Three years back I wrote an article that caused enormous controversy. I was accused of body-shaming and even of being a misogynist (the article highlighted obesity, not gender specific obesity).
The bottom line was – and continues to be – that no-one wants to be called out as being FAT. It’s a three letter word, folks. Choke on your Cheerios if you have to but let’s call it like it is!
The world is getting fatter. Not bigger… fatter. My earlier article quoted an alarming statistic:
There are now more obese people in the world than there are underweight people!
Joy oh joy! Soon (fact), we’ll be the global majority. We can all waddle around together pretending our body shapes are the way nature intended!
Consider this little morsel:
Around 50 years ago, when the world admired Australians as the tall, suntanned, vibrant example of living most of the world would have killed for, the average woman was a size 12 (size 8 equivalent in the USA/Canada). Today, the average Australian woman is size 16. Two full sizes bigger!
And that doesn’t account for the reality that clothing sizes have also been manipulated. What was a 12 back then in more likely to be labelled a 10 today. That helps salve our egos ‘coz we can say we ‘still fit a size [insert a number] dress!
Relax ladies, exactly the same has happened to men and men’s clothing sizes.
And so to 2030…
It’s obvious to anyone who chooses to look but there’s nothing like a 20 year study to dispel any doubts
After analyzing two decades of public health records, a team of scientists, publishing in the New England Journal of Medicine, have projected that half of all American adults will be obese by 2030.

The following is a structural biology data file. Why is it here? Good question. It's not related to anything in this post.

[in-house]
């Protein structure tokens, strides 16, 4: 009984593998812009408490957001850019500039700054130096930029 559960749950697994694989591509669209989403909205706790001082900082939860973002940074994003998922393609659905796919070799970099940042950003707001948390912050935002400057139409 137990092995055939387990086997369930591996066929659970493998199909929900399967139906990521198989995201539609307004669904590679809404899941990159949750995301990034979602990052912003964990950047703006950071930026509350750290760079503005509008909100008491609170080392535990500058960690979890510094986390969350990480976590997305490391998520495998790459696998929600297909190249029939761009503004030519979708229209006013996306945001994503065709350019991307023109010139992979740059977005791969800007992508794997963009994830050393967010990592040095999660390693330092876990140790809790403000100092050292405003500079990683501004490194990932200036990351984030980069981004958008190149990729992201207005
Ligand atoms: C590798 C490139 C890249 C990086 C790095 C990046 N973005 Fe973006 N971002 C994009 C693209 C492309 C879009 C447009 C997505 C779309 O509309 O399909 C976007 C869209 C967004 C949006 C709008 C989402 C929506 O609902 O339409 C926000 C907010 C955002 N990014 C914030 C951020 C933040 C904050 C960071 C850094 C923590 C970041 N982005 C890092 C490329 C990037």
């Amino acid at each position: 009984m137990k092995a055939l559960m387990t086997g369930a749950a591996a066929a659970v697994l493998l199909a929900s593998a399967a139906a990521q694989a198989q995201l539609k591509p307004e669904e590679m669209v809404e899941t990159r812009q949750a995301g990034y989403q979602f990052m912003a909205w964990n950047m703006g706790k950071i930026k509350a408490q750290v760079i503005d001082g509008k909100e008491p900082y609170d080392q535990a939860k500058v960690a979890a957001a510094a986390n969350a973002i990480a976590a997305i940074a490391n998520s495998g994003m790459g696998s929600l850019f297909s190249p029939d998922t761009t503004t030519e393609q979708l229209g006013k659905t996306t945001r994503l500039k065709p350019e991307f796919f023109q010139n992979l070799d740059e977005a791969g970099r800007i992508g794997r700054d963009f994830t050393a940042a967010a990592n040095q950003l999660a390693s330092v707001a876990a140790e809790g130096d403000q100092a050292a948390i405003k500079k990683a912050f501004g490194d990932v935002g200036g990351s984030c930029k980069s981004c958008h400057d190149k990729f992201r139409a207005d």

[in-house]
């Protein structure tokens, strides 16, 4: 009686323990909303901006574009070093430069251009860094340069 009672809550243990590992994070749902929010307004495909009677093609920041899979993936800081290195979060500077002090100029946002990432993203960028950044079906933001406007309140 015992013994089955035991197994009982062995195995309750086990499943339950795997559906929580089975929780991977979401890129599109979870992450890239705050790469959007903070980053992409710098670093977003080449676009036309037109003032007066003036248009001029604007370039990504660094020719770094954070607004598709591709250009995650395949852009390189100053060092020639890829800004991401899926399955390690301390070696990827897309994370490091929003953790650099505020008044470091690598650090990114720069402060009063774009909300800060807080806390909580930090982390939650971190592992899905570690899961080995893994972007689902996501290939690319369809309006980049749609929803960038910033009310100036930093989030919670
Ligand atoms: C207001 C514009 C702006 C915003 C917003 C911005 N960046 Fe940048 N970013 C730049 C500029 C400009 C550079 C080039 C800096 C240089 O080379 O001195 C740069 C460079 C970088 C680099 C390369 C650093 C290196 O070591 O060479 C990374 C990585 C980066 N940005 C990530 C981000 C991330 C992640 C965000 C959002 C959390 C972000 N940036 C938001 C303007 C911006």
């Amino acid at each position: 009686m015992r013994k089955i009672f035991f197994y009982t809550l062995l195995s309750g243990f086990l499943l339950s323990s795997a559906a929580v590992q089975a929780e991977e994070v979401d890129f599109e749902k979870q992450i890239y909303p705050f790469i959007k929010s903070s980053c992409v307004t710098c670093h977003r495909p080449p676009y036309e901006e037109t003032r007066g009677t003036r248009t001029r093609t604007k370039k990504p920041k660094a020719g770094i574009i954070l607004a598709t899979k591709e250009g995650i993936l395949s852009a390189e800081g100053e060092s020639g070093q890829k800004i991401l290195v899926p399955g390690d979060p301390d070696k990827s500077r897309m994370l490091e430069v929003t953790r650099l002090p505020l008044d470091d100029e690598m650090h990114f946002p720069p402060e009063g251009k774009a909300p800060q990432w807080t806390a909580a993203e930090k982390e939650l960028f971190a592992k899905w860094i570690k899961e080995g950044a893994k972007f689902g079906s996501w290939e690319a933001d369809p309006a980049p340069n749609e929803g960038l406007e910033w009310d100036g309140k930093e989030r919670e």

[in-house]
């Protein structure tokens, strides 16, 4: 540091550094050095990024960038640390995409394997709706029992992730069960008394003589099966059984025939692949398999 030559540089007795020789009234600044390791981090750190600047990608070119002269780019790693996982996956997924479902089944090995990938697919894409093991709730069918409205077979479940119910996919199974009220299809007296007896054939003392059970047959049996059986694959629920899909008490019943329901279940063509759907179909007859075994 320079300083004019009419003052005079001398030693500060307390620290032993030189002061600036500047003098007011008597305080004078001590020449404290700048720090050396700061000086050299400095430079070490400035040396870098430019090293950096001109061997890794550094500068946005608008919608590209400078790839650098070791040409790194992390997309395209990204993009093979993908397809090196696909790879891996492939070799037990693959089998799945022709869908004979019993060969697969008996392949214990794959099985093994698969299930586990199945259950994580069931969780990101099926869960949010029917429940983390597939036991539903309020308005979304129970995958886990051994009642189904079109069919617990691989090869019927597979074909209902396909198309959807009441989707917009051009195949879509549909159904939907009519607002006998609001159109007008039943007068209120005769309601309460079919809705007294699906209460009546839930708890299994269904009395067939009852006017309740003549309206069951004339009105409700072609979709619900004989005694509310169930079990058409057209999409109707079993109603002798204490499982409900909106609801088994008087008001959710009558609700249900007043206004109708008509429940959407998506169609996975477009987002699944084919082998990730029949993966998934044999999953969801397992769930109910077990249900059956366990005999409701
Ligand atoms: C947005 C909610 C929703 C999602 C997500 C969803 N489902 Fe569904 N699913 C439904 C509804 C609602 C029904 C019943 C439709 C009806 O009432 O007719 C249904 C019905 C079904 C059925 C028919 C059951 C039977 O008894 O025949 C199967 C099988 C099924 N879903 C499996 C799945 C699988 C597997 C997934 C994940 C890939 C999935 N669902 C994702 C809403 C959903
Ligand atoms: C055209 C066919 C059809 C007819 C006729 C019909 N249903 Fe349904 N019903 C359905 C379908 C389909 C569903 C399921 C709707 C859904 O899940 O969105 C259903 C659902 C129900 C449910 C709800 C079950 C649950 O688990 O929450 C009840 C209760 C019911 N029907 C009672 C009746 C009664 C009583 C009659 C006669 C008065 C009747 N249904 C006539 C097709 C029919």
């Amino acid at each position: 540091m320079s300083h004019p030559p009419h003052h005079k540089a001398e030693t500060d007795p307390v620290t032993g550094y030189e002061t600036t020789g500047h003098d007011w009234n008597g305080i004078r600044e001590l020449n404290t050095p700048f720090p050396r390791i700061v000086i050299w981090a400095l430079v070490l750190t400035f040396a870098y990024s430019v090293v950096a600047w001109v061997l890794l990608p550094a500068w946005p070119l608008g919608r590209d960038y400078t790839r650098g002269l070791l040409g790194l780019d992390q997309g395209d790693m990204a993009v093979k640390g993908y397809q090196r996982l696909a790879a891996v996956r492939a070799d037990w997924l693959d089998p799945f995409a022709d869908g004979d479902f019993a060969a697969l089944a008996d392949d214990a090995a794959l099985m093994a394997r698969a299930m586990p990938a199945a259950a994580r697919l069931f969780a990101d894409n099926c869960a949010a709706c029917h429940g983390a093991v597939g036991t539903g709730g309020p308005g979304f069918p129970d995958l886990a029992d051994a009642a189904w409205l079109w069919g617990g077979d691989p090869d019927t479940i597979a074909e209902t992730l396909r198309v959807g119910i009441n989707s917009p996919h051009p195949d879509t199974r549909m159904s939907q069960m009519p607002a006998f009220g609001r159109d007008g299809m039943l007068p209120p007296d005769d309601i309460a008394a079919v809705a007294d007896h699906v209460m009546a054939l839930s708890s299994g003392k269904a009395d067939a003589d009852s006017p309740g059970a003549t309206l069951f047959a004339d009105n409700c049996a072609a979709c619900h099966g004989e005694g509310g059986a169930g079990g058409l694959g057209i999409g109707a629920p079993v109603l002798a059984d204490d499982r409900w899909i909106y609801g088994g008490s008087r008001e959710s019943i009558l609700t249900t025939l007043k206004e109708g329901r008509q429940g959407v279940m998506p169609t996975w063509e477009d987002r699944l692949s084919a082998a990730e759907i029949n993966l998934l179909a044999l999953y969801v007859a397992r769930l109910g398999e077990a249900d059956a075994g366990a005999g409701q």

Not overweight… obese. But wait! It get’s worse.
Half of that half – in other words 25% of America’s adult population, will be “severely obese”! Cutting to the chase, that means morbidly obese!
If you’re in Australia, or the UK, or Singapore, or you’re one of the 800 million middle class Indians and Chinese reading this, don’t feel smug. Look around you. Look down. What do you see? This is a global epidemic. Americans don’t hold the monopoly on fatness.
Why it matters…
Obesity has a direct correlation with chronic illness. Numerous studies have linked obesity to diabetes, cardiovascular disease, strokes and multiple forms of cancer – including but not limited to, kidney, pancreatic, esophageal, gall bladder, colon, breast and even ovarian cancers!
Now add Alzheimer’s disease which has also recently shown increased prevalence in obese people.
That’s a lot of illness and the vast majority of the cost falls on the public purse.
The American healthcare system is already under enormous stress. Countries like Australia and the UK with universal healthcare already have budget blow-outs and long waiting lists at public hospitals. The obesity epidemic is going to make it much worse.
According to the U.S. Center for Disease Control and Prevention, obesity-related healthcare costs already add up to billions of dollars annually. That’s just in the good ol’ USofA!
This new CDC-conducted study found that all but two U.S. states reported that at least 35 percent of their populations were obese this year. Even just 10 years ago, those numbers were dramatically lower.
Income and obesity…
Not suprisingly, the research confirmed low income as one of the largest predictors of obesity. These people are often time as well as money poor. Fast foods – although cost-inefficient, tend to be a frequent substitute for home-cooked, quality meals.
But ready access to all foods – not just fast foods, is a determinant for all socio-economic levels. We walk into supermarkets empty-handed and walk out with a trolley full of food! No labor involved. Just pick, pack, pay and consume!
Too many of us live sedentary lifestyles compounded by jobs where we sit for extended periods. Add long commutes and it’s clear that this is a systemic problem facing most, if not all developed and developing nations.
I would like to think that we will all accept the need to change. To get up and get out. To choose better, more nutritious foods (and less of them).
But the realist in me has to acknowledge that the future is already cast in blubber.